Getting 1 vote in his favor in an appeal would almost be considered a victory. There's a reason these things don't get overturned very often. Or ever, until now.

We're talking chain of custody... This actually makes MLB look pretty horrible to anybody that didn't already make their judgement before the facts were released... It's about as irresponsible as submitting a resume without your name on it.

jojo
02-23-2012, 10:16 PM
Did the process fail, though?

Is there any evidence at all that Braun's test was compromised by the delay in processing? Is there evidence that a false positive could occur under the conditions that the sample was subjected to when it was kept overnight before shipping? Did the sample -- which was presumably sealed after being taken -- show any signs whatsoever of tampering when it arrived on scene?

Braun has alleged breech or protocol, but I've seen nothing alleged that shows prejudice to his case. This is the very definition of "harmless error" unless he can demonstrate otherwise.

Treating these investigations like criminal proceedings is a dangerous path for baseball to go down unless they are fully prepared to overhaul their operations to behave more like the police. Is that good for the game?

MLB etablished a process to ensure integrity. They failed to follow that process. We have no idea if the positive test was accurate or abborition. The fair standard is to assume nothing.

westofyou
02-23-2012, 10:16 PM
If there was language in the agreement that cited one for delivery and the time exceeded the terms then yes the process failed, you're a lawyer failure to fullfill obligations voids agreements all the time.

Homer Bailey
02-23-2012, 10:18 PM
He will be referred to as Braun* from here on out by me.

The Operator
02-23-2012, 10:21 PM
He will be referred to as Braun* from here on out by me.Don't forget his 2011 MVP*

REDblooded
02-23-2012, 10:22 PM
We're talking about a MAJOR issue for MLB. So major that the federal government had to get involved.

Pretty much the only way that a player can exonerate himself in the case of a positive sample is by showing a breakdown in the chain of custody. You're siding with the people that know that and still can't get it right...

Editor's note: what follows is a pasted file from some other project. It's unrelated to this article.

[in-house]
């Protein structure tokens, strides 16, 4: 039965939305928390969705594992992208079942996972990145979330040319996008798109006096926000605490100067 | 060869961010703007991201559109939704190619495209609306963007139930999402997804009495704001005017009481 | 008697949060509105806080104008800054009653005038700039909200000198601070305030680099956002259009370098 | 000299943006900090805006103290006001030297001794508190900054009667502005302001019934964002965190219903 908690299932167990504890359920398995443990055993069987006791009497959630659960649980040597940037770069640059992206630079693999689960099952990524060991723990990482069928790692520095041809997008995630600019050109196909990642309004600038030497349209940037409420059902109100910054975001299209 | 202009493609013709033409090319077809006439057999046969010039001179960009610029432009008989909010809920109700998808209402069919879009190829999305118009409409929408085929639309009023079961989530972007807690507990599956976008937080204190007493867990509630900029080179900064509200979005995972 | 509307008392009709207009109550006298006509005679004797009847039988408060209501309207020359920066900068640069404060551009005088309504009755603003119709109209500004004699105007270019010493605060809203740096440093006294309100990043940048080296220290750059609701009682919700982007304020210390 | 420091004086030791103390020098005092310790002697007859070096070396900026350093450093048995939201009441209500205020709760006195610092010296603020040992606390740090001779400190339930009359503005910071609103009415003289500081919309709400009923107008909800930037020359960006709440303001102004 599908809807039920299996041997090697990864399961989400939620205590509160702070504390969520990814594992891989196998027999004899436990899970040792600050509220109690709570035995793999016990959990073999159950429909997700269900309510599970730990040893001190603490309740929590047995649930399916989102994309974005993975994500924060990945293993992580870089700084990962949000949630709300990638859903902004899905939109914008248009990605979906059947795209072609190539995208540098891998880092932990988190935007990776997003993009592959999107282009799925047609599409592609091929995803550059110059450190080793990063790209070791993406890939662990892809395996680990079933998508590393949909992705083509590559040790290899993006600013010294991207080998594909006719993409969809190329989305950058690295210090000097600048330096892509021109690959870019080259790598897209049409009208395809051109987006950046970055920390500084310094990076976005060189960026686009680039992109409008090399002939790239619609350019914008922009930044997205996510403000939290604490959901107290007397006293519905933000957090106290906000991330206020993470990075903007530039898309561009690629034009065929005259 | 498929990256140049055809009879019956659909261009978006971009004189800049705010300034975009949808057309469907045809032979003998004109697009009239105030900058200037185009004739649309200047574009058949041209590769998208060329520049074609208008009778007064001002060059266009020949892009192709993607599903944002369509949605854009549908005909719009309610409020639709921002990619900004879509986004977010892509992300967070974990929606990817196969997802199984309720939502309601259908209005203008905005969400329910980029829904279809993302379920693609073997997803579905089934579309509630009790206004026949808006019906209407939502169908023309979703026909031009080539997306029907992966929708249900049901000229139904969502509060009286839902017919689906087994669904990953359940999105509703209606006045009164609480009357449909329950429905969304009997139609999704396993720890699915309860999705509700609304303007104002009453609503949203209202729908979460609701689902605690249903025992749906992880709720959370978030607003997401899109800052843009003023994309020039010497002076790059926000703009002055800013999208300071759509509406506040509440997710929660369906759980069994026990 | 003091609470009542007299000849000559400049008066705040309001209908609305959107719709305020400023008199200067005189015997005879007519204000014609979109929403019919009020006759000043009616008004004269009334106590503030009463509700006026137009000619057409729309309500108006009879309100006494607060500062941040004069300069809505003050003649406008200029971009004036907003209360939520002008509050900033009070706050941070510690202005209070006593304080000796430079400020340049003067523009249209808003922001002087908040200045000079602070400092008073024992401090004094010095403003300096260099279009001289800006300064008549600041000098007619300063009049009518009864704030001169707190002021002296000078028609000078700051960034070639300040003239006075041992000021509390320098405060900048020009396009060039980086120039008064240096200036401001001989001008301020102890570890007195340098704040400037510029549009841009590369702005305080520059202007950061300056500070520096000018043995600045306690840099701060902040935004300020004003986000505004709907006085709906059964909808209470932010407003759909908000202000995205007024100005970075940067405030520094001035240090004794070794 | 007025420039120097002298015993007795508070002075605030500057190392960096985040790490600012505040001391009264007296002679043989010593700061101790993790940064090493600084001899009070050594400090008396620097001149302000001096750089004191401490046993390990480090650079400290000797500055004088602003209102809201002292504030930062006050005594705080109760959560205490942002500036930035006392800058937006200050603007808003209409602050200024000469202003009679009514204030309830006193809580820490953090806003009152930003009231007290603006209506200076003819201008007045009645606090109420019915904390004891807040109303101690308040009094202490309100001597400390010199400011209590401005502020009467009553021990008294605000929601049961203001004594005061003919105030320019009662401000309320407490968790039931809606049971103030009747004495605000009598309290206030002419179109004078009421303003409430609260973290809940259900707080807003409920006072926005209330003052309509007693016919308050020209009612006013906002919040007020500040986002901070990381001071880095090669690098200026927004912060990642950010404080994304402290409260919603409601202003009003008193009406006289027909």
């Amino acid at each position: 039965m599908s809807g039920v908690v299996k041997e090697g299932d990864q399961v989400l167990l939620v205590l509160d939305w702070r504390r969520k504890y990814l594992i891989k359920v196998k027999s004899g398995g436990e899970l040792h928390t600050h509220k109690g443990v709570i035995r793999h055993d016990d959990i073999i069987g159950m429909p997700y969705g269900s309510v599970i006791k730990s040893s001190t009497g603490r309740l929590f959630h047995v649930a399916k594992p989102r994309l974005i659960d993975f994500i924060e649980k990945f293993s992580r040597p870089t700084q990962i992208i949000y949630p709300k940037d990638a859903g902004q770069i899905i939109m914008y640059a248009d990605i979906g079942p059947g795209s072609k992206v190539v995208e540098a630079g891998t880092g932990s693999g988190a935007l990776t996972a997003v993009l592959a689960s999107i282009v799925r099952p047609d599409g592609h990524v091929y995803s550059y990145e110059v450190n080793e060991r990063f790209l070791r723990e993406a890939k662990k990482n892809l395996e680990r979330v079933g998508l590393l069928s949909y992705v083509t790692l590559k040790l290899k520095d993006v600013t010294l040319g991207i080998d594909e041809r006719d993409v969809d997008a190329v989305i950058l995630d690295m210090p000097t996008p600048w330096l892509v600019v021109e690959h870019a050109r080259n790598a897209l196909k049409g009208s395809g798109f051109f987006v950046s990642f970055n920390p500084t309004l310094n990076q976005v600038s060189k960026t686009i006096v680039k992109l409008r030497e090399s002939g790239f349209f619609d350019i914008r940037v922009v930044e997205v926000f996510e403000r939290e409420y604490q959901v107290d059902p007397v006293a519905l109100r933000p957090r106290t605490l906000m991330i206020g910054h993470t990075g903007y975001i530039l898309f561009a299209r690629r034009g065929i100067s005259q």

This isn't a case of a legal team exhausting every possible creative loophole to free their client. It's the case of them exhausting the ONLY POSSIBLE option to free their client. If you can't protect yourself from that, then you're in the wrong business.

Phhhl
02-23-2012, 10:24 PM
The backlash Braun is going to have from this is going to last a lot longer than 50 games. And, probably longer than it would have if he would have just gone ahead and taken his medicine, so to speak. When he appealed, I assumed he might come across with an actual explanation for why he tested positive. This doesn't even remotely address that. His name is right there with Palmiero, McGwire and Bonds as far as I am concerned. Disgusting.

AtomicDumpling
02-23-2012, 10:25 PM
Did the process fail, though?

Is there any evidence at all that Braun's test was compromised by the delay in processing? Is there evidence that a false positive could occur under the conditions that the sample was subjected to when it was kept overnight before shipping? Did the sample -- which was presumably sealed after being taken -- show any signs whatsoever of tampering when it arrived on scene?

Braun has alleged breech or protocol, but I've seen nothing alleged that shows prejudice to his case. This is the very definition of "harmless error" unless he can demonstrate otherwise.

Treating these investigations like criminal proceedings is a dangerous path for baseball to go down unless they are fully prepared to overhaul their operations to behave more like the police. Is that good for the game?

Unless you were present at the appeal hearing you don't know the real story. You are basing your opinion and your argument on a very small subset of the facts. The only "facts" we have available came from unauthorized leaks of dubious authenticity. From the test results to the reason for overturning the suspension there has never been an official release of the facts. Everything we "know" has come from hearsay and rumors.

AtomicDumpling
02-23-2012, 10:35 PM
I find it odd that Braun's sample contained double the amount of PEDs than any previous sample ever tested. Doesn't that raise questions about the validity of the result?

I find it odd that despite Braun's alleged extreme usage of PEDs that there were no outward physical or emotional changes, nor was there a performance spike in his stats.

I find it odd that a professional courier hired by MLB would not be aware that FedEx shipping centers are open 24/7. Perhaps there was another reason he chose to hang on to the sample for an extra day?

I find it odd that a panel of arbitrators would overturn a high-profile suspension based merely on a brief delay in shipping of a sample. Perhaps there are more compelling reasons that have not been divulged to the public yet?

Blitz Dorsey
02-23-2012, 10:39 PM
I find it odd that Braun's sample contained double the amount of PEDs than any previous sample ever tested. Doesn't that raise questions about the validity of the result?

I find it odd that despite Braun's alleged extreme usage of PEDs that there were no outward physical or emotional changes, nor was there a performance spike in his stats.

I find it odd that a professional courier hired by MLB would not be aware that FedEx shipping centers are open 24/7. Perhaps there was another reason he chose to hang on to the sample for an extra day?